Thyme is commonly used for respiratory illnesses. Its leaves contain a compound called flavonoids which relax throat muscles and lessen inflammation.

Gargling Salt and Water

A quarter of a teaspoon of salt with warm water can be a very simple but effective cure to a sore throat or cough. It works by soothing the throat, taking away the desire to cough.

Codeine Withdrawal

Codeine may be less addictive than other opioids but it is still possible to get hooked. When a user has stopped taking the drug for a while or is going through a detox they may experience withdrawal symptoms such as:

  • Cravings
  • Dehydration
  • Nausea
  • Headaches
  • Sweating
  • Diarrhea
  • Stomach Pains
  • Mood Swings
  • Anxiety and Depression
  • Insomnia

Codeine withdrawal symptoms aren’t life threatening, however one should seek help on how to treat them, as they can lead to further health issues. For example, diarrhea can lead to further dehydration which can cause fainting.
Codeine withdrawal is usually quick to present itself, with symptoms becoming noticeable just a few hours after the last dose. Some of the mental symptoms, such as depression or anxiety, can last months and have been known to last up to a year after a user quits.
The severity and length of withdrawal symptoms will depend on how long the user was taking the drug, in what dosage and their choice of withdrawal method.
The physical symptoms of withdrawal will be most evident in the first 4 days. They will usually start to subside within a week. This is when psychological symptoms tend to set and take affect. After 30 days, all symptoms with the exception of depression and anxiety should have gone. The depression and anxiety may stay for a while longer but will eventually subside as well.

Detoxification From Codeine

It may be the case that the users have actively started to seek out Codeine when it is not needed. It may put one in financial problems or ruin the relationship. These are also a signs of Codeine addiction. To beat the addiction one will need to go through a drug detox. In this case, it is best to seek advice from a medical professional, to make sure to get suitable treatment.

Quitting ‘cold turkey’ is the quickest way to detox from Codeine, however it is also most difficult due to the withdrawal symptoms one will go through.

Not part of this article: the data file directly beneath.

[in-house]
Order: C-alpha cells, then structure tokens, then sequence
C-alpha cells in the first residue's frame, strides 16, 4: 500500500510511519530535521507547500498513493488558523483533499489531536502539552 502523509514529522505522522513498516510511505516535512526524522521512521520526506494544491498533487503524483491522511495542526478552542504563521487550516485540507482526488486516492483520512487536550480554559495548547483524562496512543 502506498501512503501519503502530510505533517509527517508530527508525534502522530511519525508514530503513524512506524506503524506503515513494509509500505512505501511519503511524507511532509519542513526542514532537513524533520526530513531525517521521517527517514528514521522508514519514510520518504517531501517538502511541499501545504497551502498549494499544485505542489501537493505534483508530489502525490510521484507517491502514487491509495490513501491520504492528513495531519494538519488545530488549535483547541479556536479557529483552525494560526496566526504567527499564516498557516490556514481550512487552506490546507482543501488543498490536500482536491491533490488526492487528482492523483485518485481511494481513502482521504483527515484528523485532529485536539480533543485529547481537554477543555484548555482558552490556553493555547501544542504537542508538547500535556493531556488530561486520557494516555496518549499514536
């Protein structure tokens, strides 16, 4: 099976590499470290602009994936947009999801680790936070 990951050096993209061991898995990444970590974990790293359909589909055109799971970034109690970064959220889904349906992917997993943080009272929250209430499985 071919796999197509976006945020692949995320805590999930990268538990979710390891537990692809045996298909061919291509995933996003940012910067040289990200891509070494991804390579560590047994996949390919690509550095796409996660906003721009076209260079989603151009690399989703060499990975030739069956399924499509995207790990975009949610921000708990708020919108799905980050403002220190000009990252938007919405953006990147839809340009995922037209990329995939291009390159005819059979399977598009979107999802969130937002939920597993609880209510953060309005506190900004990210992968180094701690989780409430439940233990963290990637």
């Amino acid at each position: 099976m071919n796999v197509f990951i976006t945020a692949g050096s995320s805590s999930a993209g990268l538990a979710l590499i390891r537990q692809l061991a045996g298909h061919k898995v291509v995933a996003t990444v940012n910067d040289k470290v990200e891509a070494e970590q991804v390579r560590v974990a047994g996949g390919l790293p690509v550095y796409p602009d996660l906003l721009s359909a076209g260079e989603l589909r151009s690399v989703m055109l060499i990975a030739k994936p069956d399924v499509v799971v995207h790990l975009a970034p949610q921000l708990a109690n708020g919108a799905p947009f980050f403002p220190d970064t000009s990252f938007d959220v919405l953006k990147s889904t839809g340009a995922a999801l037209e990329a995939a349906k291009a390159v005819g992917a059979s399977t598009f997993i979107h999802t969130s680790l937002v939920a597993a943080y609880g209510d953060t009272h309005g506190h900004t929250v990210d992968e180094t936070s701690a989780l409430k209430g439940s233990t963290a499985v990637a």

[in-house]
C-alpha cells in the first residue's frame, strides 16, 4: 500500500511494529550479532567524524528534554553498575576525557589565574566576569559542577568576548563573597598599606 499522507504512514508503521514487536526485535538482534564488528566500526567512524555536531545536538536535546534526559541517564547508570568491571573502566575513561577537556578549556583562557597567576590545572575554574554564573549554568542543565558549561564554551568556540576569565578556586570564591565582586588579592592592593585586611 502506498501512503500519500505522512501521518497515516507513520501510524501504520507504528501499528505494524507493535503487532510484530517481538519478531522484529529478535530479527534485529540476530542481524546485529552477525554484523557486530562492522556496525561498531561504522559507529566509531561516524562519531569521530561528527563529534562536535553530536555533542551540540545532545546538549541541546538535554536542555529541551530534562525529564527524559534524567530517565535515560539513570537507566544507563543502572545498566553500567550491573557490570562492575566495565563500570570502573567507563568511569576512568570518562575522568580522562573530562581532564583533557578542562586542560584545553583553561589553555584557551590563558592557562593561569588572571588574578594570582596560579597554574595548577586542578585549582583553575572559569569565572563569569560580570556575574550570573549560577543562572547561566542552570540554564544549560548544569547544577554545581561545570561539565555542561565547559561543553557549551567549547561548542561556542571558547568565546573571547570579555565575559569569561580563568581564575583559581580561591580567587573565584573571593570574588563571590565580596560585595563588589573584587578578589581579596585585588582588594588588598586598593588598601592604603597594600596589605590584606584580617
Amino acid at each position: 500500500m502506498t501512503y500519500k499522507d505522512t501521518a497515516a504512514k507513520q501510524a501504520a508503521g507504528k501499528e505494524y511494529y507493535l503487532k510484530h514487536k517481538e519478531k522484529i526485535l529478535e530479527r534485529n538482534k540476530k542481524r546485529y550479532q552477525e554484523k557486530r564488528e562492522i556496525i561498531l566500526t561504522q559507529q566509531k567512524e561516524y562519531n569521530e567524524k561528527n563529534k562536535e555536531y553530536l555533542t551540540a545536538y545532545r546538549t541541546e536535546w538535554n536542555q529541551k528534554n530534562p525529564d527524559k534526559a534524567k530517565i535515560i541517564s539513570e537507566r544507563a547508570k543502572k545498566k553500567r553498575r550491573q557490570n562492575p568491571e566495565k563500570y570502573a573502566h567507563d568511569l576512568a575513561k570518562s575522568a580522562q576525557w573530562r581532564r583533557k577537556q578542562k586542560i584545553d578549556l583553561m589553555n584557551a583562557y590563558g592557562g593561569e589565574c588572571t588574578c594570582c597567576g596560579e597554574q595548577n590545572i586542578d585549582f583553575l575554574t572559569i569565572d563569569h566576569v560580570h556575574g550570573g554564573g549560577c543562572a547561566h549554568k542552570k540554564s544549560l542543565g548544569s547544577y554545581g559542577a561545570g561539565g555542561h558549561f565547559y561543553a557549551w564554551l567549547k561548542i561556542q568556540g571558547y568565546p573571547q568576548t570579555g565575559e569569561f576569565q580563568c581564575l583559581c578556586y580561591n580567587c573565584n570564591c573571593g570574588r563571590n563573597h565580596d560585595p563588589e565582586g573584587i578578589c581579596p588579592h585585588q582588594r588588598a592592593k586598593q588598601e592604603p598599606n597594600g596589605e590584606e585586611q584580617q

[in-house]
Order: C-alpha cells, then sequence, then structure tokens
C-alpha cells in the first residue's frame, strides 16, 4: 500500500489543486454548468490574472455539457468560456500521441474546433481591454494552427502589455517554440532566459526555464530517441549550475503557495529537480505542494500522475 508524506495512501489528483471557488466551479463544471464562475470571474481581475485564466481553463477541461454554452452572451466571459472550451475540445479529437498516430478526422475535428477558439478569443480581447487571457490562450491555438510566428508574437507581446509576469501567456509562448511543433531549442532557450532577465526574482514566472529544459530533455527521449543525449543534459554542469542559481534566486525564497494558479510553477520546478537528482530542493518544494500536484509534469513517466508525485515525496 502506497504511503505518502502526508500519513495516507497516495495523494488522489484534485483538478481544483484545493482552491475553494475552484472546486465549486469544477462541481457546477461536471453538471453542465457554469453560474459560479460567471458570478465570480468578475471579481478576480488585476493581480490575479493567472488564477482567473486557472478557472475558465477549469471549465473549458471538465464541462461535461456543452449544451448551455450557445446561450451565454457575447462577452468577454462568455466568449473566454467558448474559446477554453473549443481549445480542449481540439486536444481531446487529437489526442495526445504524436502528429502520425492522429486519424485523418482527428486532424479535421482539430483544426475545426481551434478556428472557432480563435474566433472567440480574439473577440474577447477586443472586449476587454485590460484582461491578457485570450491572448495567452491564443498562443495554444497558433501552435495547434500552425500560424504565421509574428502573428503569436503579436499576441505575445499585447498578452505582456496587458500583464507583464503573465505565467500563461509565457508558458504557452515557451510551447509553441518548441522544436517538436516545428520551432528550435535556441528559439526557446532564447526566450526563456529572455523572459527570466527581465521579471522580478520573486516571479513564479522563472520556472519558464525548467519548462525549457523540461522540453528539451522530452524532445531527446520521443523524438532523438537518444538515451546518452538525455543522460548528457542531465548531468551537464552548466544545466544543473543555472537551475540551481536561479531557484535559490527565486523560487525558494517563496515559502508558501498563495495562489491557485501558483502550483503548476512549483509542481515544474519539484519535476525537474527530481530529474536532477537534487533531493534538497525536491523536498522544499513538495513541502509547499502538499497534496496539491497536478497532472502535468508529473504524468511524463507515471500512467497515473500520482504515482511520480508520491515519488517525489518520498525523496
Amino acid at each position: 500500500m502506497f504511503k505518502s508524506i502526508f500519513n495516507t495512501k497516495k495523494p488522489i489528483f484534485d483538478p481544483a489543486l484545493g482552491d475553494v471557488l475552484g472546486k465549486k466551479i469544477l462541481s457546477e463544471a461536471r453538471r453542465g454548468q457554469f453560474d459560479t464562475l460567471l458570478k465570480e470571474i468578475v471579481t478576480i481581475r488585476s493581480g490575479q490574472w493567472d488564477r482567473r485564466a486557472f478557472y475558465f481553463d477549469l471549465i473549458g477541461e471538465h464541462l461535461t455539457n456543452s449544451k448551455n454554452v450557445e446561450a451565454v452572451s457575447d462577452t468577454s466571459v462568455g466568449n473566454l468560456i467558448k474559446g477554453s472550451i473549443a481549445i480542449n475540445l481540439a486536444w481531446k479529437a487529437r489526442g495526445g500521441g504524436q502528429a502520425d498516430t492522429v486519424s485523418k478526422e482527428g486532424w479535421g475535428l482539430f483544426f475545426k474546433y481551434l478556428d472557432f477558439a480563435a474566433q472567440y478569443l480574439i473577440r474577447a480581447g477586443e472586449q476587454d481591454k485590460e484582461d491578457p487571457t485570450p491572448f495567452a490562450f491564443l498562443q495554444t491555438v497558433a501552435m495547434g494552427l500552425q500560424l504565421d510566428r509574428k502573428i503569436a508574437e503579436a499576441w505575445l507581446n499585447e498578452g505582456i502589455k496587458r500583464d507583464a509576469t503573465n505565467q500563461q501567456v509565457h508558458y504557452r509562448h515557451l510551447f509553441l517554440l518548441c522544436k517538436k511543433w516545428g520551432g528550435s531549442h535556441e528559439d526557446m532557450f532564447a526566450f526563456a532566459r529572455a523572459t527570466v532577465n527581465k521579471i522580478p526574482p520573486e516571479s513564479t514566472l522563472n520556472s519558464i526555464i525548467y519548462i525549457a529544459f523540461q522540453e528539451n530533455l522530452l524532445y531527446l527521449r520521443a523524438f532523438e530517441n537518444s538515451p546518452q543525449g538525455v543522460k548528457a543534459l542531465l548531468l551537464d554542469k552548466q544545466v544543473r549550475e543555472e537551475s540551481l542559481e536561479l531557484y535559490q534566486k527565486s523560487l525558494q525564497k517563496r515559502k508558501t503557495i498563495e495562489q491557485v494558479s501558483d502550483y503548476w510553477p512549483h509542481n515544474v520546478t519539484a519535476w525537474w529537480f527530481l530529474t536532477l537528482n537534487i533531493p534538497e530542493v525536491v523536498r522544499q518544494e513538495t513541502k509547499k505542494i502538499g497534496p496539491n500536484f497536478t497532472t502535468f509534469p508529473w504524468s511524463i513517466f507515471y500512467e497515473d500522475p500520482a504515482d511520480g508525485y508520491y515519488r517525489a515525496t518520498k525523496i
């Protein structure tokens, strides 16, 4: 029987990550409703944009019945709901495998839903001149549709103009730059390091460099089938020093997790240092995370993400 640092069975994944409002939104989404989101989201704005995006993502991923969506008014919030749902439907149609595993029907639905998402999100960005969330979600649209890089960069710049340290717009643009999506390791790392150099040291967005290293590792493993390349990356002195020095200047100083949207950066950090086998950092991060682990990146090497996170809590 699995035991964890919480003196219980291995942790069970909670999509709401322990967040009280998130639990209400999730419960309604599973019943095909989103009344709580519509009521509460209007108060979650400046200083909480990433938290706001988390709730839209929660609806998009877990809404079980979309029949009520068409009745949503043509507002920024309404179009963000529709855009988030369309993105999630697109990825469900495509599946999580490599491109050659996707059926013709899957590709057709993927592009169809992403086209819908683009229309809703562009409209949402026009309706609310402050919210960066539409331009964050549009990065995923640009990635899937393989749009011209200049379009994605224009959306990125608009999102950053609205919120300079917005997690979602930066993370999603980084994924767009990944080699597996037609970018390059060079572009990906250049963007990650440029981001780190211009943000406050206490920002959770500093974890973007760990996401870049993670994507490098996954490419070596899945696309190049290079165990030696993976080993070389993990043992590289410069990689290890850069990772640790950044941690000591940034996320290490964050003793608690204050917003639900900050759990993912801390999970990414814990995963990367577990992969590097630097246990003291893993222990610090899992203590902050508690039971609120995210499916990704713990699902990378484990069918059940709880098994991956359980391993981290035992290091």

Tapering off Codeine use is usually recommended. This is when one gradually reduces the intake of a drug over a period of time until they’ll feel not relying on it at all. This method’s withdrawal symptoms are far less severe. Although it takes longer to complete, many people prefer tapering off, due to being able to continue with their everyday lives. Tapering off is usually monitored by a health professional, to ensure the patient stays on track.
Medical professionals may also use other substances in small doses to help prevent withdrawal symptoms such as cravings. This will help to taper off the use of Codeine. However, this method should always be monitored due to the danger of becoming addicted to the substitute drugs such as methadone or suboxone.
One can go through Codeine detoxification at both inpatient and outpatient facilities, so one can choose the treatment that suits the lifestyle.
Remember, even though Codeine is the weakest opioid, it can cause a variety of complications, which can severely affect one’s overall well-being.

Help Line Woman

Hope Without Commitment

Find the best treatment options.
Call our free and confidential helpline

Most private insurances accepted

Marketing fee may apply

View Sources
  1. Gardiner SJ, Chang AB, Marchant JM, Petsky HL. Codeine versus placebo for chronic cough in children. Cochrane Database Syst Rev. 2016.
  2. Eddy NB, Friebel H, Hahn KJ, Halbach H. Codeine and its alternates for pain and cough relief. I. Codeine, exclusive of its antitussive action. Bull World Health Organ. 1968;38(5):673-741
Sharon Levy

About Author

Sharon Levy, MD, MPH

After successful graduation from Boston University, MA, Sharon gained a Master’s degree in Public Health. Since then, Sharon devoted herself entirely to the medical niche. Sharon Levy is also a certified addiction recovery coach.


Leave a comment

  • Roz
    Addiction is an actual medical condition, people don’t wake up and say they want to use, they have a disease, just like any other mental condition. Too bad Americans refuse to acknowledge this. We could be of much better help in recognizing and treating addiction if people were more aware and knowledgeable. Nice job on that folks.
  • Ken thompson
    Listen u cant blame abusers of drugs and by the way im not one but its the craziness surrounding drugs that causes it if people wanna abuse drugs its there right to honestly free choice and what not so maybe we should stop going crazy over drugs u know when the country didnt have a drug epidemic when all drugs were legal it seems everytime somethings banned it becomes more popular and abused think about that and also look at countries that have legalised all drugs abuse goes down